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Hobbies That Help: Embroidery Club at Milwaukee Sewing Machine

For every hobby, there is a group of individuals who form a club to come together and share their love of it. That was what I found at Milwaukee Sewing Machine.


The second Monday of the month is Embroidery Club,a club so popular, they offer it at two different times (1 pm and 6 pm)! Each month, members are given a challenge or a project to complete and show at next month's meeting. This month, Milwaukee Sewing Machine employees Mary Herro and Judy Heinrichs invited Dianne and I to sit in on their meeting to show us the very special challenge they just completed.

Mary and Judy showing off their fidget mats


For August, members were asked to make a Fidget Mat. To be honest, I had no idea what a fidget mat was until I saw them, and they are remarkable. Each mat is covered in textured fabric, bright colors, and other doo-dads to keep busy hands occupied. But how did this challenge fall on to the Embroidery Club? Enter Gerri Wilson-Clayton, Volunteer Coordinator for Hometown Hospice & Healthcare. "I came here one day and met Judy, just to see if she would be willing to take a flier or two", but to her surprise, Judy offered to make Fidget Mats the Embroidery Club's next project. "I was so excited!" Gerri said. "A lot of our hospice patients have a degenerative brain disease like Alzheimer's or dementia, and tug and pull at things on the wall they're not supposed to. This was a great project".


Gerri Wilson-Clayton telling Embroidery Club about how their contributions help Hometown Hospice Patients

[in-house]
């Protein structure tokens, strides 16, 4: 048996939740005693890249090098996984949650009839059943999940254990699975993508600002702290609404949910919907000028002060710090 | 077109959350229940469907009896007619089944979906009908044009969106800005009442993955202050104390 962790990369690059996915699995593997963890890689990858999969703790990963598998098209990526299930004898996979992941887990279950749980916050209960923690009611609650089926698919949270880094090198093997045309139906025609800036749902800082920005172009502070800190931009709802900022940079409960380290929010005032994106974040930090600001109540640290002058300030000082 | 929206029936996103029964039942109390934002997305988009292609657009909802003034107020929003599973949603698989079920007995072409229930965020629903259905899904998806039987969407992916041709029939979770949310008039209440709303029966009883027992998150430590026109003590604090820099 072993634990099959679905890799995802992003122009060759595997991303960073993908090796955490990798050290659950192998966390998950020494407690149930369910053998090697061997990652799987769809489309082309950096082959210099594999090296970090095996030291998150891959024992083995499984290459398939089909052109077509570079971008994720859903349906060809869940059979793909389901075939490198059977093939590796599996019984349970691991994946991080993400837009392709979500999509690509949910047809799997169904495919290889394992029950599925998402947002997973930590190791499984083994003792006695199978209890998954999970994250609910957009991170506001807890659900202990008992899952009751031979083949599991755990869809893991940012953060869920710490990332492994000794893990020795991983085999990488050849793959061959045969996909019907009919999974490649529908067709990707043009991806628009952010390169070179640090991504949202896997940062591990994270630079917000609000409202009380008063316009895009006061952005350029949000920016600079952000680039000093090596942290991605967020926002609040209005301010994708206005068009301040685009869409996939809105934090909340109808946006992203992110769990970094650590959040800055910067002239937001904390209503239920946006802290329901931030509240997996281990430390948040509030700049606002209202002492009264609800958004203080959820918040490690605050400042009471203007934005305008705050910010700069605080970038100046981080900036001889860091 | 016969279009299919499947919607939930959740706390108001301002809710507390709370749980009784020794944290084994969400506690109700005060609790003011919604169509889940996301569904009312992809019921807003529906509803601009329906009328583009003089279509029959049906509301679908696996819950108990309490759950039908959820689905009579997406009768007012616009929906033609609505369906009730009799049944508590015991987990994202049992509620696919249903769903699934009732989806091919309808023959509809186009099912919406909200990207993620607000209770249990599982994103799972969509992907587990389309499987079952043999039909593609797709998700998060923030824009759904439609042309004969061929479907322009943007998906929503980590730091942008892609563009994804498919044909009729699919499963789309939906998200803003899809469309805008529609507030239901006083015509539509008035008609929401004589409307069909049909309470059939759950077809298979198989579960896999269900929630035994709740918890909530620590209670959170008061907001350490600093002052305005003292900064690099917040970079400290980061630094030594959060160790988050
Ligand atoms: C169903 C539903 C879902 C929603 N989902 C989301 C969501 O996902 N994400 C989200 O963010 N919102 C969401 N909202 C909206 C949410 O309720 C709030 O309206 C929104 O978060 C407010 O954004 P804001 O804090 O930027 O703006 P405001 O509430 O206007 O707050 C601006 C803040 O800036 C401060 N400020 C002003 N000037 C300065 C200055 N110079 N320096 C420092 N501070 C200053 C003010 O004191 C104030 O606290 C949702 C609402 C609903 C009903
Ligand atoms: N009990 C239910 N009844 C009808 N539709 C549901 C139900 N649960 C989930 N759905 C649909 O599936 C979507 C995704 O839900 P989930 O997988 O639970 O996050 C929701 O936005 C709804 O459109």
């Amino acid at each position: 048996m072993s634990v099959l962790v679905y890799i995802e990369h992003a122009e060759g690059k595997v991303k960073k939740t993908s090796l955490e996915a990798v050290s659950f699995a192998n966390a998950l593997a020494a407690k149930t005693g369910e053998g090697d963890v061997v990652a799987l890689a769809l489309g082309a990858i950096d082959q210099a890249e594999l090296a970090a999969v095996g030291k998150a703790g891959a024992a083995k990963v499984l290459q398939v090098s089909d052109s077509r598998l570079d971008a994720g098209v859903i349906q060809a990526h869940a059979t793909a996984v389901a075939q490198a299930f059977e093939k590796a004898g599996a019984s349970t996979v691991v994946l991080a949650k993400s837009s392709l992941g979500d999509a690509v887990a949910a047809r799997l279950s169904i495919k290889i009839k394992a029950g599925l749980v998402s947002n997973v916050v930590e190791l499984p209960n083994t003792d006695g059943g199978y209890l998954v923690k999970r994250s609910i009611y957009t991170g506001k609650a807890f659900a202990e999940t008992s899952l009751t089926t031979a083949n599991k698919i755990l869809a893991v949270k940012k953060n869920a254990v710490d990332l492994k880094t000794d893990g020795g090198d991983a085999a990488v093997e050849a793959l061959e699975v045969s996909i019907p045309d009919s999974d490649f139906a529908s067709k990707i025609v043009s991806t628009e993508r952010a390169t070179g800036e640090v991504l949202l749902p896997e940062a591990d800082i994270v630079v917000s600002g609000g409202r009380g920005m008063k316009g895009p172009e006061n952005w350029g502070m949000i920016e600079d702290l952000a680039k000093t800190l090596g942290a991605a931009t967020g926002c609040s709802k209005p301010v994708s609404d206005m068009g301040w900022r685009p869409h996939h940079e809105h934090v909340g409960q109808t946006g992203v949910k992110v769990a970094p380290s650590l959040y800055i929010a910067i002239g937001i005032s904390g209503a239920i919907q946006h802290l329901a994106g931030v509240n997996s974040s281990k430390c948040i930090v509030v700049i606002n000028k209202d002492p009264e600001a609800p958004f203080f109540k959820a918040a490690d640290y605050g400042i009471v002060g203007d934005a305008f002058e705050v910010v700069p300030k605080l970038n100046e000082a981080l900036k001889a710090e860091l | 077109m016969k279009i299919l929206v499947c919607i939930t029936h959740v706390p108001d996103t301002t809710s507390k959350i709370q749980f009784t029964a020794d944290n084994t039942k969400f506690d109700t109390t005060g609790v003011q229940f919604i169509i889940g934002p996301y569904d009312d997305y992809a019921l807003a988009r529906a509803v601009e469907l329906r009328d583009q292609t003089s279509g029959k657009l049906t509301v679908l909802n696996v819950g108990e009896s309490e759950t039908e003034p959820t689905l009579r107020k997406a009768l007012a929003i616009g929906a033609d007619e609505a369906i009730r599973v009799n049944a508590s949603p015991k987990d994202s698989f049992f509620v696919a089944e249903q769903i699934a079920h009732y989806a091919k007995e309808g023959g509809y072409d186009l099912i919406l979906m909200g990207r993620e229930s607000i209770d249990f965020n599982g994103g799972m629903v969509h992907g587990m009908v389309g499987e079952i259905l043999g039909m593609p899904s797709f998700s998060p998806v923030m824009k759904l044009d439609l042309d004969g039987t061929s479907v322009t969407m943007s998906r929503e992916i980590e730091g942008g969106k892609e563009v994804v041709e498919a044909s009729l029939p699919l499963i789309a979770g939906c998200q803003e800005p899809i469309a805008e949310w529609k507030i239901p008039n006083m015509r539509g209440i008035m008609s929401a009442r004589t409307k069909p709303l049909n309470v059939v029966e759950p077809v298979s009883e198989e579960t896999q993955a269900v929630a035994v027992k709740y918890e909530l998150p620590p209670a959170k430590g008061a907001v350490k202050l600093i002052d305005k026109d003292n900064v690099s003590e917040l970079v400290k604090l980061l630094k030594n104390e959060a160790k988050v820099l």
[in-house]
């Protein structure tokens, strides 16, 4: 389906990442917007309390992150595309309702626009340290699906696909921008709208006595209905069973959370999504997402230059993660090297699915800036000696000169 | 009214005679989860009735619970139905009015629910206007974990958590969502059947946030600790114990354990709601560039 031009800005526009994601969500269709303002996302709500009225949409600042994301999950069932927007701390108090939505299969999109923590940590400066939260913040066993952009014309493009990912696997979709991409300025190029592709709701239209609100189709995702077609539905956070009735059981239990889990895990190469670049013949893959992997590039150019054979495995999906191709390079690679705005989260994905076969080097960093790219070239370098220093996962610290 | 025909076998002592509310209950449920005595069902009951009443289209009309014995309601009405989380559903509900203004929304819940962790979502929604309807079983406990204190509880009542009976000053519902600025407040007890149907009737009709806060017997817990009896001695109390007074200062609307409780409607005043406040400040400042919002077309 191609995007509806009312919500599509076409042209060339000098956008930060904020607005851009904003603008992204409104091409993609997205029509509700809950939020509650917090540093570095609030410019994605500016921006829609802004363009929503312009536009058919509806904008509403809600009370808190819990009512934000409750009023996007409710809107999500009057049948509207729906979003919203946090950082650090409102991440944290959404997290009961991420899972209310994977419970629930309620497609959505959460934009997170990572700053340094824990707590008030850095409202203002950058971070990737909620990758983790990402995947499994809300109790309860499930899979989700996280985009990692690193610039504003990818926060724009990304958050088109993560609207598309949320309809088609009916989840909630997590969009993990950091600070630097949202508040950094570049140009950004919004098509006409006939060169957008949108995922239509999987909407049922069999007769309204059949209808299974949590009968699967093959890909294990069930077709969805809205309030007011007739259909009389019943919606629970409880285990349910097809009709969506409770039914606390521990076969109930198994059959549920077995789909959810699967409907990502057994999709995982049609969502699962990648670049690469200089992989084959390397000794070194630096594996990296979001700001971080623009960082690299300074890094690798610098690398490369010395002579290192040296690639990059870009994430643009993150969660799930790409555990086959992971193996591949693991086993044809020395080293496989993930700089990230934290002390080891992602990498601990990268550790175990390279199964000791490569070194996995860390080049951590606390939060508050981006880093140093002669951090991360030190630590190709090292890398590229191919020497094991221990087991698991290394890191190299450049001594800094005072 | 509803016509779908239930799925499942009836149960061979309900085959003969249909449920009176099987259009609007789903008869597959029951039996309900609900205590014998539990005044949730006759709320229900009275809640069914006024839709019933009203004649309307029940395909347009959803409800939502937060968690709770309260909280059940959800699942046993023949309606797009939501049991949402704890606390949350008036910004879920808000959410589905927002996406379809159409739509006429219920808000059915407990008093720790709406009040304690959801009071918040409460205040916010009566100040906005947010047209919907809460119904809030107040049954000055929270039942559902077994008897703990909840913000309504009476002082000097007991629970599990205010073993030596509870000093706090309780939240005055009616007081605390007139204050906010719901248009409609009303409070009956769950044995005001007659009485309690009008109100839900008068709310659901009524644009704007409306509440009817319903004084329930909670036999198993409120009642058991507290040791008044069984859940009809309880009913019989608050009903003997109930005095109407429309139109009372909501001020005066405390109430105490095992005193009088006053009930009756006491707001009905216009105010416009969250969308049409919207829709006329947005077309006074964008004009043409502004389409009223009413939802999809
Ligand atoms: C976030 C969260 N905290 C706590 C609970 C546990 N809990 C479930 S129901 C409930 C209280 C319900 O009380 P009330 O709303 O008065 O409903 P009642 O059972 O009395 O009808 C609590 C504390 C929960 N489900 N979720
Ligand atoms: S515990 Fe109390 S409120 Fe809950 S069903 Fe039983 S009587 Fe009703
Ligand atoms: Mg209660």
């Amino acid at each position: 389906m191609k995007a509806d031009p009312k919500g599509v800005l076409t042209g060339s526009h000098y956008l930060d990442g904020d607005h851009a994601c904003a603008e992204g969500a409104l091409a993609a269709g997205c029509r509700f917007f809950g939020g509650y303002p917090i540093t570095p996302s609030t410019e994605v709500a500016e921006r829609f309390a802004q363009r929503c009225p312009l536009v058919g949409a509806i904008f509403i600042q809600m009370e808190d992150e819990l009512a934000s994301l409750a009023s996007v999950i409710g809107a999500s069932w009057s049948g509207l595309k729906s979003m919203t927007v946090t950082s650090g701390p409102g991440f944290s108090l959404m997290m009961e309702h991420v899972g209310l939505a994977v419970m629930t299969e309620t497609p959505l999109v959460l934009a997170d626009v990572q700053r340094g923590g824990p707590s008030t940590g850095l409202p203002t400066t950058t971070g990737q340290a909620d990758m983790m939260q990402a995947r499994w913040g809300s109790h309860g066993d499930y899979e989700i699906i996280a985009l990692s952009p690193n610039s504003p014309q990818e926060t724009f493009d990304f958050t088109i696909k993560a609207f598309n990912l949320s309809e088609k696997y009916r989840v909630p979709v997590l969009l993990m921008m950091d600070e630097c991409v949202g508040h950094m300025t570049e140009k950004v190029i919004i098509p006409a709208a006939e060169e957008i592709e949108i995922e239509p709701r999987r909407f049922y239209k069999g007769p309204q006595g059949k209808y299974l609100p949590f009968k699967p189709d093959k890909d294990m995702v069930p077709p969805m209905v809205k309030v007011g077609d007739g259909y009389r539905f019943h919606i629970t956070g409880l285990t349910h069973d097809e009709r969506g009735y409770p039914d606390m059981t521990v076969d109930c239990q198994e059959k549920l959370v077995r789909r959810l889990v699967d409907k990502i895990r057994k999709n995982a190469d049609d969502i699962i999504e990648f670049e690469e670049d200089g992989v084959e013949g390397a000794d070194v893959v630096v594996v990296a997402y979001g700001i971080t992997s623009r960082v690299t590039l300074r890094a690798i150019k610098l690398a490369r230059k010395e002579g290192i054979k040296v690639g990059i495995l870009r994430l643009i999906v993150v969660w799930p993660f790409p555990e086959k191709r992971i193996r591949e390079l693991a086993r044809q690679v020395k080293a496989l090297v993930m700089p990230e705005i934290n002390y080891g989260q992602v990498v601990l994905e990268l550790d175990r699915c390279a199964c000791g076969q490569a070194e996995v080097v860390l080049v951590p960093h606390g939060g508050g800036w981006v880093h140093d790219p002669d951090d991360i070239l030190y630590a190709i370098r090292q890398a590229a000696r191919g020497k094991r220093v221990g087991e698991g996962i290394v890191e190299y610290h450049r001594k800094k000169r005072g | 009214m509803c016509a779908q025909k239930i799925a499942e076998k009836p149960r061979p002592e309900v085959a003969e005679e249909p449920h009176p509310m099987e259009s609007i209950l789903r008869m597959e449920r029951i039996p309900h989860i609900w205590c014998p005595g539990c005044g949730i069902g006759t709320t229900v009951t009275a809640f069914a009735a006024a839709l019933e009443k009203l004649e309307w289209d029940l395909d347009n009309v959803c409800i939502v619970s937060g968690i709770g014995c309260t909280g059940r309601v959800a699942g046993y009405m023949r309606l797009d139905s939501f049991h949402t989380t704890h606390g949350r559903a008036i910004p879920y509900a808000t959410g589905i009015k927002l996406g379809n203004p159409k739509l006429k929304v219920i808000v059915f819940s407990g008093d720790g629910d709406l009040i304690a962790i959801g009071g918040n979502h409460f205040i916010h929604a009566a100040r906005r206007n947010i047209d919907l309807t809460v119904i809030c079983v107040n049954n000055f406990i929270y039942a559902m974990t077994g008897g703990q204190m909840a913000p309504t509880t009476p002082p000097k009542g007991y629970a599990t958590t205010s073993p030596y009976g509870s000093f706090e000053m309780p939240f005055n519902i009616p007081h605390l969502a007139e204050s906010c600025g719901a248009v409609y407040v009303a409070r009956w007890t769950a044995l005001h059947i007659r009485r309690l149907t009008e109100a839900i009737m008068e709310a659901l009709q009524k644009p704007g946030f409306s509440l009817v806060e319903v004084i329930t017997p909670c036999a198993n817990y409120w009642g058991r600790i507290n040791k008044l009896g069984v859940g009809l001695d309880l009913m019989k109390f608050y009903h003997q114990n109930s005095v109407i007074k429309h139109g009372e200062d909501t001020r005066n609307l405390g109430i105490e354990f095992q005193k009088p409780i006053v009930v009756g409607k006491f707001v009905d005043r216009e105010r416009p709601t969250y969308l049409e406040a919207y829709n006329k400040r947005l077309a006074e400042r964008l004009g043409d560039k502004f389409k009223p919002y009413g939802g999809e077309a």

The creativity in the upstairs classroom of Milwaukee Sewing Machine left Dianne and I in awe. Some members used embroidery designs to encourage the use of motor skills, like an embroidered shoe with real shoe laces, whereas others used designs just for texture. A few mats had marble mazes sewn into them and others had beads and mermaid fabric, aka the double sided sequin fabric.



For one member, this project was personal. "My aunt has dementia, so I made one [mat] for her and one for Hometown". A few other members made multiple mats to donate because they had loved ones who suffered from Alzheimer's or dementia and wanted to give back.



So what's next for this group? "I had this idea of A Blanket A Day Keeps the Cold Away, to get blankets for our patients". Gerri suggested. "A lot of our patients don't have people to visit them or care for them, so these volunteers and projects play a big role in our organization". The Embroidery Club is already thinking of different blankets to make.


If you would like to learn more about embroidery club, contact Judy or Mary at Milwaukee Sewing Machine. If you would like to volunteer with Hometown Hospice & Home Care, check out their website at http://www.hometownhh.com/volunteer/ .

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